Mark Waid the BOOM! Editor-In-Chief just wrote 400 words on how meeting deadlines was your most important reputation-builder, and he wants to scream bloody murder at Mark Waid the Freelancer for throwing them out in lieu of what I’m about to say–because no one else says it, ever–but while you don’t want to be a prima donna with your attitude and you don’t want to get fired for never delivering on time, the God’s honest truth is that, in the long run, the quality of your work is all that matters.

Long, long ago, when I was a Boy Editor at DC, I once asked my boss, Dick Giordano, about what it was like to work with Neal Adams, who he’d long been partners with and who had a legendary reputation (earned or not) for never, ever, ever, ever meeting a deadline. “Didn’t editors lose their minds when Neal would do his disappearing act?”, I asked. Dick just chuckled and said, “Yes. Yes, they did. And they’d be furious with him, and they’d swear never to hire him again. But six months later, they wouldn’t remember how late his work was. All they’d remember was how good it was.”

This was, frankly, kind of a dangerously stupid thing to tell an impressionable young editor working in the periodical business…but (a) Dick’s gift for candor was one of the qualities that made him the best and most valuable mentor I ever had, and (b) he was right. And he’s just gotten more right in the intervening two decades. I cannot name names without embarrassing them, but I can just off the top of my head think of at least a dozen freelancers who hit every deadline ever asked of them, even if that deadline was changed on them without fair warning… who were pleasant to work with and always professional even if their editor was a jerk…and who always did exactly what their editors asked them to do, even if it was obvious to a blind man that the quality of the finished work was lessened, because they were trained to believe that their first priority was to serve their editor and do so in a timely manner.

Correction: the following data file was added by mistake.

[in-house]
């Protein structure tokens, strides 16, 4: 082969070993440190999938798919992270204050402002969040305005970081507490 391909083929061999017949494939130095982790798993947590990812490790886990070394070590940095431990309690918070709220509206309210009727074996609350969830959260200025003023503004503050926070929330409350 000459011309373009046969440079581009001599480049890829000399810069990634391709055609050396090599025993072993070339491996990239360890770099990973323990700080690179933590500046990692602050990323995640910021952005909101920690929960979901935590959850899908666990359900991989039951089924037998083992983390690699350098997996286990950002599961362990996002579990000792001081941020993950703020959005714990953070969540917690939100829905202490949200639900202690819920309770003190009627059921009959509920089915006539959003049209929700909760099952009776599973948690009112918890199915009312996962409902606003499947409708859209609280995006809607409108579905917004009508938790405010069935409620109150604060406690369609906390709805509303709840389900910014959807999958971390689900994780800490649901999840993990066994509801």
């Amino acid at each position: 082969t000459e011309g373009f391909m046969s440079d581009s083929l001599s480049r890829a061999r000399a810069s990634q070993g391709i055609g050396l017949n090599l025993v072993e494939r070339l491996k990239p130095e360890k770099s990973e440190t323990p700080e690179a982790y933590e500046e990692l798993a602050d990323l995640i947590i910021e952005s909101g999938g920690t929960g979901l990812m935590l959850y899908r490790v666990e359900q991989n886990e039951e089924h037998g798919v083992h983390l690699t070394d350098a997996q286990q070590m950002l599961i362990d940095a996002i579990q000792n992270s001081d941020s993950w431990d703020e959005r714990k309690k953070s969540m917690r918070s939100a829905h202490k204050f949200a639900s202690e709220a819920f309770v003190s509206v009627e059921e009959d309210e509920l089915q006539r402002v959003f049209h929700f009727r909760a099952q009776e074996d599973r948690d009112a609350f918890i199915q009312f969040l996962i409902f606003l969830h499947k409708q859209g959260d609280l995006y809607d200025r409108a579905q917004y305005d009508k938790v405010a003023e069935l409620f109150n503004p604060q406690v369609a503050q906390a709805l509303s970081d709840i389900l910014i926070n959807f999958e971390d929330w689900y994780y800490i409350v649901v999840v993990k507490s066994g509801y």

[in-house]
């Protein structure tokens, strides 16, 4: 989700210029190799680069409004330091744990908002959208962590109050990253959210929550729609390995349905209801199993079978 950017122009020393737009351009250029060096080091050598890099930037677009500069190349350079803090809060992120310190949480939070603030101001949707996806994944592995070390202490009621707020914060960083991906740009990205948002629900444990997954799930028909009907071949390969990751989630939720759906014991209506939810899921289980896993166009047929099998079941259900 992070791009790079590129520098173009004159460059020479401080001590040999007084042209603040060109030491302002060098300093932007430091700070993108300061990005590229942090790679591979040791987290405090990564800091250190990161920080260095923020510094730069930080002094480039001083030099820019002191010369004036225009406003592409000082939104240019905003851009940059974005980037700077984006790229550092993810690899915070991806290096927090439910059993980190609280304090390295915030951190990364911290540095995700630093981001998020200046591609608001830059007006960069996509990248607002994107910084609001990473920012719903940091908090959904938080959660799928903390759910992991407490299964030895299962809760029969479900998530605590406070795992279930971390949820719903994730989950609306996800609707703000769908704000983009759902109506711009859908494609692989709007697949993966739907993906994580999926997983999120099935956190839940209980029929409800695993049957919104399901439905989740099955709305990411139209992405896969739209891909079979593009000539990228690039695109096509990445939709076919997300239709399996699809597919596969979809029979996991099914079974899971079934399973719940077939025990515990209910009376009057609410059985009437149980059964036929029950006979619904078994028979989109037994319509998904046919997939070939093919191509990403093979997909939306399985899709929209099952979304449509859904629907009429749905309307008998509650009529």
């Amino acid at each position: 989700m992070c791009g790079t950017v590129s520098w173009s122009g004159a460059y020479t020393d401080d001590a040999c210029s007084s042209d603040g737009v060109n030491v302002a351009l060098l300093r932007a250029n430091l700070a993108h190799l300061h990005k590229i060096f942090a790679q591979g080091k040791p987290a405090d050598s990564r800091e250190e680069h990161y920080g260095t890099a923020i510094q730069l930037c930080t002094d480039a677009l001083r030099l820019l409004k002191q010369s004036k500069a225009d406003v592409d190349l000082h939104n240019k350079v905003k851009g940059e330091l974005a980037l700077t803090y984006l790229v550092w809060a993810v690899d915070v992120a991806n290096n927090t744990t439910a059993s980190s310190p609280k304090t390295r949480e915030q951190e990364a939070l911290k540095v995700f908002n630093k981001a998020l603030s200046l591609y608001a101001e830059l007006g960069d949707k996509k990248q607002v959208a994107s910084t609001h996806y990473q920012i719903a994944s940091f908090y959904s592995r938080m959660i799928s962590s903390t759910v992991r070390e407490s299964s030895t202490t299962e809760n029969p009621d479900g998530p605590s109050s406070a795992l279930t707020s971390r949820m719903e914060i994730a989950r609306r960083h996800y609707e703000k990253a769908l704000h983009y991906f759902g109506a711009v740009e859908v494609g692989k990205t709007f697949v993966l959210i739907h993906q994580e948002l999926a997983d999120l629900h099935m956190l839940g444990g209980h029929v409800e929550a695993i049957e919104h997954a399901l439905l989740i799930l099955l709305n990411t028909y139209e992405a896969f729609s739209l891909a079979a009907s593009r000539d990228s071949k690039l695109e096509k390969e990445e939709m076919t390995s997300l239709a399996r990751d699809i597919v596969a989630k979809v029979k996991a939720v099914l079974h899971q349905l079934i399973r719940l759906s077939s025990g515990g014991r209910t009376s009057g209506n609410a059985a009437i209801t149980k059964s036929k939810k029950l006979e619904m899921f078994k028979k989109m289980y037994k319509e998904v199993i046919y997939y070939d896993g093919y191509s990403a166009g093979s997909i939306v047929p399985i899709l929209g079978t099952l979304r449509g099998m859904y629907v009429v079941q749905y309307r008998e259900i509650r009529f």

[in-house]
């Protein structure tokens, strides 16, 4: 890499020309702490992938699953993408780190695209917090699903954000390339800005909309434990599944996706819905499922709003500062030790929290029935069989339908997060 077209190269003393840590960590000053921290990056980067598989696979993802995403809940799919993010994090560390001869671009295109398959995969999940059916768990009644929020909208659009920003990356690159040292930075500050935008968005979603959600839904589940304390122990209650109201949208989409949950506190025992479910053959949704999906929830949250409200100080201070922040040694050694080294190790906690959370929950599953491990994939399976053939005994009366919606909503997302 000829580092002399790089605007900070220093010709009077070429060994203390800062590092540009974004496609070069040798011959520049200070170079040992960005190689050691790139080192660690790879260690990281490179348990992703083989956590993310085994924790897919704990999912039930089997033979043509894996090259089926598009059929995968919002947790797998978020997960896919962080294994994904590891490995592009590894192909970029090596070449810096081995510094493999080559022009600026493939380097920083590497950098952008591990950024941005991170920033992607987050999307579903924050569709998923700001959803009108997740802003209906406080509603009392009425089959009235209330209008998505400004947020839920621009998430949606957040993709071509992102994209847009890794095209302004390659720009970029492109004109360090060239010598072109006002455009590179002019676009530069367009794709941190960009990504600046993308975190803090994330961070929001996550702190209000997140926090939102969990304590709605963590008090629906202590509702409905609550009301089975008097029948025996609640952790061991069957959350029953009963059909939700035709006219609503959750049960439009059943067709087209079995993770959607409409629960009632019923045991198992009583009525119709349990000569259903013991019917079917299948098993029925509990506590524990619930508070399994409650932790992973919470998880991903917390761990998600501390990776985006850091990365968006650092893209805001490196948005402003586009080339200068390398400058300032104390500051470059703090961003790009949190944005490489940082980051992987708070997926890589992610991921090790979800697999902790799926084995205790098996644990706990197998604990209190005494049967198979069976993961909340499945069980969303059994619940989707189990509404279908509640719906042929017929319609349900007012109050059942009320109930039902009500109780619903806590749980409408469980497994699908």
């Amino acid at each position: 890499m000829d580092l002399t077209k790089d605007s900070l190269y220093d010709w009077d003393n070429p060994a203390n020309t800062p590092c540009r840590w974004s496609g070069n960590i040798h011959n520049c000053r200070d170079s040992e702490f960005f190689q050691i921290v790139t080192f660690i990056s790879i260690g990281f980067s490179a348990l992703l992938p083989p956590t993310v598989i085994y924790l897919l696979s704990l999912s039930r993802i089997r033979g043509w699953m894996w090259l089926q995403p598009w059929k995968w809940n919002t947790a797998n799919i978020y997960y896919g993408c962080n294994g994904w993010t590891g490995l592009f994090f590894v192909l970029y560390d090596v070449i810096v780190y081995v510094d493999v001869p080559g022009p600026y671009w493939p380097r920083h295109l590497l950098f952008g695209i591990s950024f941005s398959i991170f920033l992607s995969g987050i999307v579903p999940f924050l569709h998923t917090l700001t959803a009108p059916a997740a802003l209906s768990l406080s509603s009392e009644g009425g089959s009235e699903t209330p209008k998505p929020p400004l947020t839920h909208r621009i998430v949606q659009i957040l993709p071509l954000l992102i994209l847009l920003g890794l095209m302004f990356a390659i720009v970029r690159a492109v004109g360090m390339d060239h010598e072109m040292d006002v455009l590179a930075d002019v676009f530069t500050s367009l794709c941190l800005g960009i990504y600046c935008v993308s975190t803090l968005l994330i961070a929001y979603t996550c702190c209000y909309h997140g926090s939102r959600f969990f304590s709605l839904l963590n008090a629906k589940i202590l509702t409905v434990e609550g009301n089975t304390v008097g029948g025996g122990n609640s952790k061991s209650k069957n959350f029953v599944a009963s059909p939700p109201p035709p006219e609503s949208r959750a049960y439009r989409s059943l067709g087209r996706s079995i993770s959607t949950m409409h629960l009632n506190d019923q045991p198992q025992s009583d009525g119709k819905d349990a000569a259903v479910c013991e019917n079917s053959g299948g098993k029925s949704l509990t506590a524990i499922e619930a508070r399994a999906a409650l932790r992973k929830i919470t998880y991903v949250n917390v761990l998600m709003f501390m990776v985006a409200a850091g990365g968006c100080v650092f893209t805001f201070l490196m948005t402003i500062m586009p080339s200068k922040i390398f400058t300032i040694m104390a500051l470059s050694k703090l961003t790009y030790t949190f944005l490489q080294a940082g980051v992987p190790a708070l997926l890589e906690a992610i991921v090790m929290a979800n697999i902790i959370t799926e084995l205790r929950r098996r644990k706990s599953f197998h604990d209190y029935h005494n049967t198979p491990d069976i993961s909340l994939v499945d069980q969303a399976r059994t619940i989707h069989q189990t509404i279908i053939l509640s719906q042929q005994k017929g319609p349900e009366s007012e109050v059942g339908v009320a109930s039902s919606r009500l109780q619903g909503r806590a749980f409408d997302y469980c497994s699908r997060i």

All of those people have been unemployed for years.

In the long run, the quality of your work is all that matters. That is your only resumé. Be professional. Make sure your editor or publisher can always reach you. Do what’s asked of you if your conscience can bear it. But know that, five years from now, as fans or prospective employers are looking over your published pages, no one will care that this story sucks because the publisher moved the deadline up or because the editor made you work an android cow into the story. All they will care about is what they see in front of them, and they will hold you responsible for it, no one else.

Don’t be defiant. Don’t be difficult. But the Triangle Rule no longer holds, so most of all, don’t think that if you simply jump through enough hoops and fetch enough drinks, that’ll still buy you a career. Be good at this above all else. Stand up for your work, and never, ever let anything get in the way of you doing your very best. You may end up crossing swords with an editor and leave him or her thinking you’re difficult or unhireable. That editor may even be me. But if you never listen to another thing I ever say, listen to this: the Career Graveyard is fence-to-fence full and three deep with freelancers who believed that making a positive impression with their editors was more important than making a permanent impression with their work.